Guest blogger Anthony Guidetti writes:
When you’re a kid or a teenager and you want something, the responsible parent will tell you to save up your money and get a job. This method teaches kids the value of a dollar and not to just spend money the instant it’s acquired. It teaches a kid responsibility. It’s hoped that, when the kid grows up into an adult, they will take that responsibility with them and they will put their paycheck in the bank and only spend on necessities. And when they want something that is costly, they will be able to purchase it because they learned how to be wise with cash, not because someone just handed them money for nothing.
But with kids and teenagers these days moving their entertainment choices from the television to the Internet, it introduces a variety of content with a variety of people. Not only are these people able to produce content without a high budget, but they can do it easily with sites like YouTube and Blip.TV, and gain a huge following with big revenue from advertising.
Some of these people use their power for good. They realize that they have a lot of people who crave their content and they don’t want to let their fans down. They save up the money they receive and place it into making the content better. The only time they ask for money is for donating to a good cause like a charity.
Unfortunately, many content creators use their power for evil. They, too, realize that they have many followers who are die-hard fans and they’re not afraid to manipulate them. They produce rushed content because they know fans will still come in huge numbers and they can make huge profit. But that’s not enough for them, so they create donation runs on websites like Kickstarter, and ask for outrageous amounts of money because they know people will donate to them. And this is very wrong.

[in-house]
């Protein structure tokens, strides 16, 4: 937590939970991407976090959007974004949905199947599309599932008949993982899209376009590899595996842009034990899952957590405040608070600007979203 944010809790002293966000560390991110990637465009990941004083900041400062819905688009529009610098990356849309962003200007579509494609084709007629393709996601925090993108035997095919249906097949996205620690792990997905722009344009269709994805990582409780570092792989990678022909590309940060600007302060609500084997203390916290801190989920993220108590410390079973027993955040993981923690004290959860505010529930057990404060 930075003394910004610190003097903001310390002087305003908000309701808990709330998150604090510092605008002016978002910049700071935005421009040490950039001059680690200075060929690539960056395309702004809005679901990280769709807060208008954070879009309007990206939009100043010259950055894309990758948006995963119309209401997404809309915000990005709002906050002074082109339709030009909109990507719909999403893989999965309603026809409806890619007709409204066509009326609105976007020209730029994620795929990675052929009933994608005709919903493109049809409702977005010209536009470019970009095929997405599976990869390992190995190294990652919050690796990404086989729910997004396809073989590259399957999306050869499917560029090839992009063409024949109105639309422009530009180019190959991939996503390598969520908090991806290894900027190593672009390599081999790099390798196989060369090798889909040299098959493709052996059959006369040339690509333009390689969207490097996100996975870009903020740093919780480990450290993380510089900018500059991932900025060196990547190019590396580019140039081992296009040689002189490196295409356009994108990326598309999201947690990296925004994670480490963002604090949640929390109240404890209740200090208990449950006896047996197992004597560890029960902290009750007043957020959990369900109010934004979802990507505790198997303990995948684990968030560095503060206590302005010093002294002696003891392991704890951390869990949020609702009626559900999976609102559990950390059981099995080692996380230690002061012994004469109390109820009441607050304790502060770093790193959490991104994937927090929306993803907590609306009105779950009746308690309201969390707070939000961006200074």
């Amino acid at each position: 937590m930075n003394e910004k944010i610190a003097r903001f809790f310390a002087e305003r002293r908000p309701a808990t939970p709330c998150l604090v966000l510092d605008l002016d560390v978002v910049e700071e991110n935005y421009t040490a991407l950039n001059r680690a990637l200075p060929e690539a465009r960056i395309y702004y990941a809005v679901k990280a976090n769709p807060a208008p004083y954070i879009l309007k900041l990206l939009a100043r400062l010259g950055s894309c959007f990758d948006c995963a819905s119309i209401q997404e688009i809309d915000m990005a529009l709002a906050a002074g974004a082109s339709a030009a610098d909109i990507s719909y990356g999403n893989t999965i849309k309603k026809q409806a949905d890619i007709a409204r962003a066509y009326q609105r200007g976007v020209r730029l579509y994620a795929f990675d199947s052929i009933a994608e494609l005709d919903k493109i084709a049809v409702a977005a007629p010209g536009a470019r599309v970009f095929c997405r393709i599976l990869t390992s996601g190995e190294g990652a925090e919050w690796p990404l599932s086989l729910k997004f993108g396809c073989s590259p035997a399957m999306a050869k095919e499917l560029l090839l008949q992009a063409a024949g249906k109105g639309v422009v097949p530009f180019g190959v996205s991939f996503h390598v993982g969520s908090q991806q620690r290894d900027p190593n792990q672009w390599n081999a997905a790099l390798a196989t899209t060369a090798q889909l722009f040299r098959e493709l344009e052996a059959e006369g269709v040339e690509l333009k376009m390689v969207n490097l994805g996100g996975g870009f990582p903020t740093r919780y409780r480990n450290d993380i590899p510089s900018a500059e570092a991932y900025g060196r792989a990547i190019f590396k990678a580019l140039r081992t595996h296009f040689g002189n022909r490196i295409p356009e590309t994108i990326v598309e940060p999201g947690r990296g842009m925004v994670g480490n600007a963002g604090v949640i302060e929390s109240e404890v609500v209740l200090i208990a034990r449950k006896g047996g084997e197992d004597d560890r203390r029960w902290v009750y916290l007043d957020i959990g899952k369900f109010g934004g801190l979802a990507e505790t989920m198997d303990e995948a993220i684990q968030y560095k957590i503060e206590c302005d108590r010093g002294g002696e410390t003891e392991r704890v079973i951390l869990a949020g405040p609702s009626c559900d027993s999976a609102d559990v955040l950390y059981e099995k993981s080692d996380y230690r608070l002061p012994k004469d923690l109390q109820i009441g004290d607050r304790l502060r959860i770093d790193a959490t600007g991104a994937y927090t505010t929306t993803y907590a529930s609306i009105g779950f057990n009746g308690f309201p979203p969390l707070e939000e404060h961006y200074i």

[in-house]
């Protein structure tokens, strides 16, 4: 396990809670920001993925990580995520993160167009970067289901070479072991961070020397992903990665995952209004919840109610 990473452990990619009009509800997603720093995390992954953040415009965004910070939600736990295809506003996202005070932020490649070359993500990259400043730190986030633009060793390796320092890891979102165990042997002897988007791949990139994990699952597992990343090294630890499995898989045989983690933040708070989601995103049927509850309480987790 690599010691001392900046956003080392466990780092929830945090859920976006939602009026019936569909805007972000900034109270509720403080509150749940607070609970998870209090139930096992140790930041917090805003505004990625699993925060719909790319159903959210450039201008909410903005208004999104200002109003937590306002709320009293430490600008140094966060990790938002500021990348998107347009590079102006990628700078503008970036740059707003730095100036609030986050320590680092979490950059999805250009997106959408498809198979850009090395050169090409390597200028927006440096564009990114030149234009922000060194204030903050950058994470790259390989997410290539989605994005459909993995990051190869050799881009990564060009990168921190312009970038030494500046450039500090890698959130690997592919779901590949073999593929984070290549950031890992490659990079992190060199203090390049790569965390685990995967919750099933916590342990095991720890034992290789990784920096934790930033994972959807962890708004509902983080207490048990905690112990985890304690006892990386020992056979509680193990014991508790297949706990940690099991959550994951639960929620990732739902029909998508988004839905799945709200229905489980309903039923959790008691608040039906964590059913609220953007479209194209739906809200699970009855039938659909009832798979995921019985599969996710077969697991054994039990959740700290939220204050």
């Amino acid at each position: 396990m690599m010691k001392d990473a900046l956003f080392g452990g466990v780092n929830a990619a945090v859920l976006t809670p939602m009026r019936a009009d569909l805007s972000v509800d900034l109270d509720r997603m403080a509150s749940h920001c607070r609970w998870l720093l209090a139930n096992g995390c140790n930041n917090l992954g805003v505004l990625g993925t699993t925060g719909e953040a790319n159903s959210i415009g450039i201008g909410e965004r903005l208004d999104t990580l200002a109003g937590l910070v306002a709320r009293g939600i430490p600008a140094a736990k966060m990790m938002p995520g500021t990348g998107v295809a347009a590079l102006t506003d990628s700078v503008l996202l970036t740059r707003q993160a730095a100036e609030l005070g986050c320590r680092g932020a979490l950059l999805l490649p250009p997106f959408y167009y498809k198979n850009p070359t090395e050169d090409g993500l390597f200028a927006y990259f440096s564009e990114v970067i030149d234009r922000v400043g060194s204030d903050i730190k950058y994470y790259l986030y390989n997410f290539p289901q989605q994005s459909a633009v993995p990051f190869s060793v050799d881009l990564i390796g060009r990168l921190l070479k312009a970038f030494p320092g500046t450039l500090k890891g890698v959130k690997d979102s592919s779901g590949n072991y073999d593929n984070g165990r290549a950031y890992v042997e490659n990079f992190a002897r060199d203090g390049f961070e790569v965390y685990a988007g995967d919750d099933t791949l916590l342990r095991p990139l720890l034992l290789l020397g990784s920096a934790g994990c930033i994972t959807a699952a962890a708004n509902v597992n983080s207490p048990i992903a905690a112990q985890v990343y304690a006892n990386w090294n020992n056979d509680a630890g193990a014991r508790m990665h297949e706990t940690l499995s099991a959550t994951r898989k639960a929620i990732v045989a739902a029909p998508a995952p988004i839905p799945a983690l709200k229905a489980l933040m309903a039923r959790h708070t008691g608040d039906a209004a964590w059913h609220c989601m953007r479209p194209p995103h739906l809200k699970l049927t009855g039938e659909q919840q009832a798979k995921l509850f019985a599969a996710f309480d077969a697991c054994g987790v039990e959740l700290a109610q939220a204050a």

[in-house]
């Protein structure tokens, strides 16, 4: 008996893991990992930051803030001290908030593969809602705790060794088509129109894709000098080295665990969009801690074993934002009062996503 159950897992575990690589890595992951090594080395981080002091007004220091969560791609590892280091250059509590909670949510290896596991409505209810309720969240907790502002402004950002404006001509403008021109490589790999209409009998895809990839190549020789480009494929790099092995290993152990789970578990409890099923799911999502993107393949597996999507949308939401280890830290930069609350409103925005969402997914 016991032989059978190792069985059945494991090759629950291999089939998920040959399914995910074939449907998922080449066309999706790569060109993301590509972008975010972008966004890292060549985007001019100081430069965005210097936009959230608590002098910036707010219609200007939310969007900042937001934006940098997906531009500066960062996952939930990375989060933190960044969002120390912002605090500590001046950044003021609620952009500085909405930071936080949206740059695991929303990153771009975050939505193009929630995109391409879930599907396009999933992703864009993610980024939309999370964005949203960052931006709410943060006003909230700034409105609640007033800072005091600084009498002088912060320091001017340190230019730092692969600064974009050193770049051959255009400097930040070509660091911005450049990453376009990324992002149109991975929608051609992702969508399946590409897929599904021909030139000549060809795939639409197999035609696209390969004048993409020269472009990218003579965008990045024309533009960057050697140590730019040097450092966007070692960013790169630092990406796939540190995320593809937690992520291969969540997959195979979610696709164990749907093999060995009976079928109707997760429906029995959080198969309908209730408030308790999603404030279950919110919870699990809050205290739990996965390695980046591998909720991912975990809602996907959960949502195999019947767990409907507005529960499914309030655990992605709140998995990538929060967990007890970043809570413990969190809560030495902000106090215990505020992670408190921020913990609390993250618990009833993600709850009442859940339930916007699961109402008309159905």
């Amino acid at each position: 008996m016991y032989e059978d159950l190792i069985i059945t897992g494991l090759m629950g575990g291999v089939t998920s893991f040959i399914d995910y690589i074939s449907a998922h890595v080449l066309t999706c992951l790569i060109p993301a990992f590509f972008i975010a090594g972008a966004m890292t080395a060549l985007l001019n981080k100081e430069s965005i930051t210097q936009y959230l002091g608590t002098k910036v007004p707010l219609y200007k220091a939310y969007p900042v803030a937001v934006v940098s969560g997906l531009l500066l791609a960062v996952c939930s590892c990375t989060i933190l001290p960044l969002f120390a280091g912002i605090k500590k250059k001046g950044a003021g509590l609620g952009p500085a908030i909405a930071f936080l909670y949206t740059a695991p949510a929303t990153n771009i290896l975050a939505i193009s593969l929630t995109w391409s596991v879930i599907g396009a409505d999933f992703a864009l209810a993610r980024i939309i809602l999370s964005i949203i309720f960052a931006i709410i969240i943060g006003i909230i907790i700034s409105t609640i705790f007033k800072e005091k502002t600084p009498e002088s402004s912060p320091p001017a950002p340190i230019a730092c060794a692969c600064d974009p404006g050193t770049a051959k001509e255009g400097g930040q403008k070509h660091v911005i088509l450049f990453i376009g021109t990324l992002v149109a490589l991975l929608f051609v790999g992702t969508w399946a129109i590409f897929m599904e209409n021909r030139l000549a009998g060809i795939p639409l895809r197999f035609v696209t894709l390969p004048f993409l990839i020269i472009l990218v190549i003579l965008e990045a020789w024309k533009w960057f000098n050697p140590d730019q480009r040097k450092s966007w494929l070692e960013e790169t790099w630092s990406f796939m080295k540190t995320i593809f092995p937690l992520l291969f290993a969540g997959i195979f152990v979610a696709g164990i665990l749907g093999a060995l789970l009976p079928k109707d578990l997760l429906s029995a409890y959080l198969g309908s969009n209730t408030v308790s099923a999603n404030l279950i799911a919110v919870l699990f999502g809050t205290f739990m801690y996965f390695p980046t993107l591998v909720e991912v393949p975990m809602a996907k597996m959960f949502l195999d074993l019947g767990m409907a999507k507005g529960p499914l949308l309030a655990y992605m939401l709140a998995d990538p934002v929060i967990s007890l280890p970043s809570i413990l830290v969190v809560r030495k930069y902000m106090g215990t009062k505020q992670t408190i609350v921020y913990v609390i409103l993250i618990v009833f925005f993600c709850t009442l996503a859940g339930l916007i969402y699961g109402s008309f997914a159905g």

This teaches kids and teenagers that they don’t have to work for what they want in life. Just as long as they can become famous, they can be rich. Already, too many think that as long as they make videos on YouTube or Blip, they can just gain followers, but few realize how difficult it is. It also teaches kids that if they support something, they must show it in cash. Kickstarter allows those who use the site to have a tiered system of donations, where the more someone donates, the more they can “get back” and can show how many have made such donations. Some will have up to $1,000 or more where you can get something back like an autograph of the creator, so big fans will shell out big cash. For people like me, it’s backstabbing. If I care about said content, I don’t think I should be persuaded to pay the person, especially when they have very popular content with advertising. But the blind sheep that follow them believe it goes to a good cause, and there’s nothing you can do to change that mindset.
Of course, not all Kickstarter projects are bad. The bullied bus monitor had to go to work to survive, and with the money she received from the donations, she could get a vacation from the constant verbal abuse. And some inventors turn to Kickstarter for funding because they have little wiggle room in funds to get the project off the ground quickly, and those interested can pay for the development.
Like Spider-Man’s uncle Ben said, “With great power comes great responsibility.” Content creators have a lot of authority in their hands, and if they can remember not to let their egos get the best of them, they can make the right choices.
Anthony Guidetti‘s fascination with technology began when he was one, but tech is not the only thing that Anthony is fond of. He also likes videography, and television/movie production. Anthony runs a technology website where people can sign up and ask questions, interact with other geeks, and post content.
Oh, and if you came here to find out how to pronounce his last name, it’s Jah-Dead-Eee.